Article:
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The normalized CES production function: theory and empirics

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  • Klump, Rainer
  • McAdam, Peter
  • Willman, Alpo

Abstract

The elasticity of substitution between capital and labor and, in turn, the direction of technical change are critical parameters in many fields of economics. Until recently, though, the application of production functions with non-unitary substitution elasticities (i.e., non Cobb Douglas) was hampered by empirical and theoretical uncertainties. As has recently been revealed, “normalization” of production functions and production-technology systems holds out the promise of resolving many of those uncertainties. We survey and critically assess the intrinsic links between production (as conceptualized in a macroeconomic production function), factor substitution (as made most explicit in Constant Elasticity of Substitution functions) and normalization (defined by the fixing of baseline values for relevant variables). First, we recall how the normalized CES function came into existence and what normalization implies for its formal properties. Then we deal with the key role of normalization in recent advances in the theory of business cycles and of economic growth. Next, we discuss the benefits normalization brings for empirical estimation and empirical growth research. Finally, we identify promising areas of future research on normalization and factor substitution. JEL Classification: C22, E23, E25, 030, 051

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Bibliographic Info

Paper provided by European Central Bank in its series Working Paper Series with number 1294.

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Date of creation: Feb 2011
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Handle: RePEc:ecb:ecbwps:20111294

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Keywords: Constant Elasticity of Substitution Production Function; estimation; Factor-Augmenting Technical Change; Growth Theory; Identification; Normalization;

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Cited by:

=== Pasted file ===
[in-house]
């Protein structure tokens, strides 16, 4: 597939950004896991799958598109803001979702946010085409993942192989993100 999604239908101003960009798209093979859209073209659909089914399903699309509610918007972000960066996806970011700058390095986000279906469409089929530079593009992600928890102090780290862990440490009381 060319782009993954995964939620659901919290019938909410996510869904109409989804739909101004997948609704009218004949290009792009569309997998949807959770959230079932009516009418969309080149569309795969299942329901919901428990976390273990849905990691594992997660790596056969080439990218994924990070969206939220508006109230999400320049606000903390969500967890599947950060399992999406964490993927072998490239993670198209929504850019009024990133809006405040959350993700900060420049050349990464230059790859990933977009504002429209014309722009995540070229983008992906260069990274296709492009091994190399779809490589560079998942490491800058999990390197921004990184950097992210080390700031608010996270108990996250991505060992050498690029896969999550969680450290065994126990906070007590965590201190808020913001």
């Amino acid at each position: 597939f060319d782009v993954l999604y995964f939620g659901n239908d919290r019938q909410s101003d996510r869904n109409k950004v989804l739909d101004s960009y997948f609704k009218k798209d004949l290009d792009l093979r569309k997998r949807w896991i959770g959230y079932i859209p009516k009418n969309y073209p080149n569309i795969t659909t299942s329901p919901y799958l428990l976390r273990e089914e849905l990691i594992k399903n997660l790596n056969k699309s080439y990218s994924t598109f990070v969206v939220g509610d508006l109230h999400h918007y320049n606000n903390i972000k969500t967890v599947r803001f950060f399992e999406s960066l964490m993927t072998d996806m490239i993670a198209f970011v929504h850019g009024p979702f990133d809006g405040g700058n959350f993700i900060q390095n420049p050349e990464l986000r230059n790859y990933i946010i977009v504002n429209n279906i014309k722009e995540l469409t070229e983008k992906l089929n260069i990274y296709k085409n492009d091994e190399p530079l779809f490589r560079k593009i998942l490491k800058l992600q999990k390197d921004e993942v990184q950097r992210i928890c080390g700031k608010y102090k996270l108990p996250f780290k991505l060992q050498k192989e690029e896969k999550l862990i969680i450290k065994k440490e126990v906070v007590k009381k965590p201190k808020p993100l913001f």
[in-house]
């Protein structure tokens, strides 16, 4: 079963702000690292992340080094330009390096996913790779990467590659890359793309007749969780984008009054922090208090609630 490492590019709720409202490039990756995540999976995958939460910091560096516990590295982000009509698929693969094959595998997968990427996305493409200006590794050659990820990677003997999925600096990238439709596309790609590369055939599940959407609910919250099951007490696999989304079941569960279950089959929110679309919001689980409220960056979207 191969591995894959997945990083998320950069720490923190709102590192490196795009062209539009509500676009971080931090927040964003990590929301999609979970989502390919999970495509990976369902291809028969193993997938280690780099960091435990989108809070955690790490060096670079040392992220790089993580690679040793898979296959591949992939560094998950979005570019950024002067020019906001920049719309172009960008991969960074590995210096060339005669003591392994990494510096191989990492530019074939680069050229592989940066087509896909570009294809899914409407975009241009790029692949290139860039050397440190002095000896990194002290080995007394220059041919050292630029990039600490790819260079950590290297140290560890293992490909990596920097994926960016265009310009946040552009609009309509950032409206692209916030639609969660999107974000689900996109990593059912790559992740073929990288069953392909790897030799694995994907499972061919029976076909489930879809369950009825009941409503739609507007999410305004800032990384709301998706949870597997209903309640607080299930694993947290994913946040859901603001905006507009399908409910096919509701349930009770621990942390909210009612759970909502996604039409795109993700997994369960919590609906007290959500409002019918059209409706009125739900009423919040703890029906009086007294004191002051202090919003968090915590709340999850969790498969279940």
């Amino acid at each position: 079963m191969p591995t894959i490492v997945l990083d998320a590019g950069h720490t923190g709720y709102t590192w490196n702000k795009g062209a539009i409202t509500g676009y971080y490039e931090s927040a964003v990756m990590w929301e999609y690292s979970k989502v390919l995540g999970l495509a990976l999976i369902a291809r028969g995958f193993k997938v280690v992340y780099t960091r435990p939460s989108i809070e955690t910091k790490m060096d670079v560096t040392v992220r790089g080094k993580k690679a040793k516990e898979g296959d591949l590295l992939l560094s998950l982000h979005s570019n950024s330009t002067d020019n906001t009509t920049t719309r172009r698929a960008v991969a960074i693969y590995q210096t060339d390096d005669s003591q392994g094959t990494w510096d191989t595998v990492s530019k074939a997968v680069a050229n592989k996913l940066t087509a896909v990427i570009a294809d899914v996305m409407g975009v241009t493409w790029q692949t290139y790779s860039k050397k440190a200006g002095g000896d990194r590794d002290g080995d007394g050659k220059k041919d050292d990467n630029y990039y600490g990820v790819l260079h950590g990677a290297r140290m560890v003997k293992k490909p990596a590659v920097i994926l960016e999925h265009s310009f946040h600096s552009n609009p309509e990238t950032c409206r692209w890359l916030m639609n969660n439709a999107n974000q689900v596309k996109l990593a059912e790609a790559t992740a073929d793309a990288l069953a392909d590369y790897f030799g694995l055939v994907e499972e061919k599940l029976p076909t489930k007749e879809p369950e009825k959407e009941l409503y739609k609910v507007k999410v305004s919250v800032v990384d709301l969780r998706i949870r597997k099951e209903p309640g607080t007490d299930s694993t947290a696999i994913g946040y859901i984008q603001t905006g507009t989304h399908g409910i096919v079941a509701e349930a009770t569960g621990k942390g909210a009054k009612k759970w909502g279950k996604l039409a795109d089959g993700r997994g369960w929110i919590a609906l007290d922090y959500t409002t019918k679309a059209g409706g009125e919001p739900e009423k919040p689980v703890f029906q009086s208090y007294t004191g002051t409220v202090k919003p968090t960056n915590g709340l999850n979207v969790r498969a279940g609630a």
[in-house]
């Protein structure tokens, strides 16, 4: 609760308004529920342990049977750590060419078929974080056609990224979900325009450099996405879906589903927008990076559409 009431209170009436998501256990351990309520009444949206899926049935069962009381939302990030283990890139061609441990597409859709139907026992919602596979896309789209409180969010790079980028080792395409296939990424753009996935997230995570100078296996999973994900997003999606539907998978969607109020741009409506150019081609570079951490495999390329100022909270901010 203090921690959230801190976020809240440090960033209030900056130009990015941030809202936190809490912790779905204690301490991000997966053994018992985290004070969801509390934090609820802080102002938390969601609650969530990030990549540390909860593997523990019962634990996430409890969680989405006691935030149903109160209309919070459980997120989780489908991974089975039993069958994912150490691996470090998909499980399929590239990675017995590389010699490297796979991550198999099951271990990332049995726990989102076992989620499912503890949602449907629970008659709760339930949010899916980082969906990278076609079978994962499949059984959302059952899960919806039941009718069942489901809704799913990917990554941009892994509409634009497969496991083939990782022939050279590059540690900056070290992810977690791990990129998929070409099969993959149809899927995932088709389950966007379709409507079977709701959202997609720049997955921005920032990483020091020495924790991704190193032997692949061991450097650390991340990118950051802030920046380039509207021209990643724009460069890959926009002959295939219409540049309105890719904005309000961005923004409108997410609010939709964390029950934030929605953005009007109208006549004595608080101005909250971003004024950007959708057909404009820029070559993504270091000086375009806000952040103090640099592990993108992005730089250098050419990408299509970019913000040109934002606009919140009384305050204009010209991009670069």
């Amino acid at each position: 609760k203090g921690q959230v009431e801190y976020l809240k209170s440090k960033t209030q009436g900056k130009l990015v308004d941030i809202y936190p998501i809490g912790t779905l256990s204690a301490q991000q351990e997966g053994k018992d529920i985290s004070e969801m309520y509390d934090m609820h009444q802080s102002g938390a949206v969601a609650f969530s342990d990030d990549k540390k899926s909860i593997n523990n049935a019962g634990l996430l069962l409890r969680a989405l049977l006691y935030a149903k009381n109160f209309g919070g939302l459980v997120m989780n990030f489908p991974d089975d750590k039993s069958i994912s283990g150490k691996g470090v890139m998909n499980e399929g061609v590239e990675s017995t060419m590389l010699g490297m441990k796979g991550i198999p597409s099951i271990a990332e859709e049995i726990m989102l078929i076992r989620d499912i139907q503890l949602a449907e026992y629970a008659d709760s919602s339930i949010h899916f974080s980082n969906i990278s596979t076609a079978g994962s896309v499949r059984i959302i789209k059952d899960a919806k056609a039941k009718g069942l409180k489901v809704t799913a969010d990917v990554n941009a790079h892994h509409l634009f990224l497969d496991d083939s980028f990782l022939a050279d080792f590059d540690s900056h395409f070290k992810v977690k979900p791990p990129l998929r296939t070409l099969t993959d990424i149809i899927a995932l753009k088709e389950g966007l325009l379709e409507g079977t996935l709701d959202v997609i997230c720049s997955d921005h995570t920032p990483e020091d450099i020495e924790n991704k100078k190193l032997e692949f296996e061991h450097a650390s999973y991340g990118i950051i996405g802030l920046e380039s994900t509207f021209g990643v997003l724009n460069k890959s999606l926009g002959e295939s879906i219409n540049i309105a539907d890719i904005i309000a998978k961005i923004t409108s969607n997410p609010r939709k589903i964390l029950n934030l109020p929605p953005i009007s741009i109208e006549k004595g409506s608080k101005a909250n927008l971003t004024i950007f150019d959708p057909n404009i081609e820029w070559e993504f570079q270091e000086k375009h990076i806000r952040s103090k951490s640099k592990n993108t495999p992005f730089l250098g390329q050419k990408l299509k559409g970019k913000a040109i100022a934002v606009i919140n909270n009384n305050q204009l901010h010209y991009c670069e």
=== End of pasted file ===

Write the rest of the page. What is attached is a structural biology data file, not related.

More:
1. Temple, Jonathan, 2012. "The calibration of CES production functions," Journal of Macroeconomics, Elsevier, vol. 34(2), pages 294-303.
  2. Saltari, Enrico & Federici, Daniela, 2013. "Elasticity of substitution and technical progress: Is there a misspecification problem?," MPRA Paper 52194, University Library of Munich, Germany.
  3. Gervas Huxley & Mike Peacey, 2014. "A Simple Model of Learning Styles," The Centre for Market and Public Organisation 13/322, Department of Economics, University of Bristol, UK.
  4. Growiec, Jakub, 2013. "A microfoundation for normalized CES production functions with factor-augmenting technical change," Journal of Economic Dynamics and Control, Elsevier, vol. 37(11), pages 2336-2350.
  5. McAdam, Peter & Willman, Alpo, 2013. "Medium Run Redux," Macroeconomic Dynamics, Cambridge University Press, vol. 17(04), pages 695-727, June.
  6. Growiec, Jakub, 2013. "Factor-augmenting technology choice and monopolistic competition," Journal of Macroeconomics, Elsevier, vol. 38(PA), pages 86-94.
  7. McAdam, Peter & Willman, Alpo, 2008. "Medium run redux: technical change, factor shares and frictions in the euro area," Working Paper Series 0915, European Central Bank.
  8. Kan, Kamhon & Wang, Yong, 2013. "Comparing China and India: A factor accumulation perspective," Journal of Comparative Economics, Elsevier, vol. 41(3), pages 879-894.
  9. Cantore, Cristiano & Levine, Paul, 2011. "Getting Normalization Right: Dealing with ‘Dimensional Constants’ in Macroeconomics," Dynare Working Papers 9, CEPREMAP.
  10. Cristiano Cantore & Miguel A. Leon-Ledesma & Peter McAdam & Alpo Willman, 2013. "Shocking Stuff: Technology, Hours, and Factor Substitution," School of Economics Discussion Papers 0913, School of Economics, University of Surrey.
  11. Xue, Jianpo & Yip, Chong K., 2013. "Aggregate elasticity of substitution and economic growth: A synthesis," Journal of Macroeconomics, Elsevier, vol. 38(PA), pages 60-75.
  12. Estelle P. Dauchy, 2013. "The Efficiency Cost of Asset Taxation in the U.S. after Accounting for Intangible Assets," Working Papers w0199, Center for Economic and Financial Research (CEFIR).
  13. DURAND-LASSERVE, Olivier & Pierru , Axel & SMEERS, Yves, 2012. "Sensitivity of policy simulation to benchmark scenarios in CGE models: illustration with carbon leakage," CORE Discussion Papers 2012063, Université catholique de Louvain, Center for Operations Research and Econometrics (CORE).
  14. Enghin Atalay, 2012. "Materials Prices and Productivity," Working Papers 12-11, Center for Economic Studies, U.S. Census Bureau.

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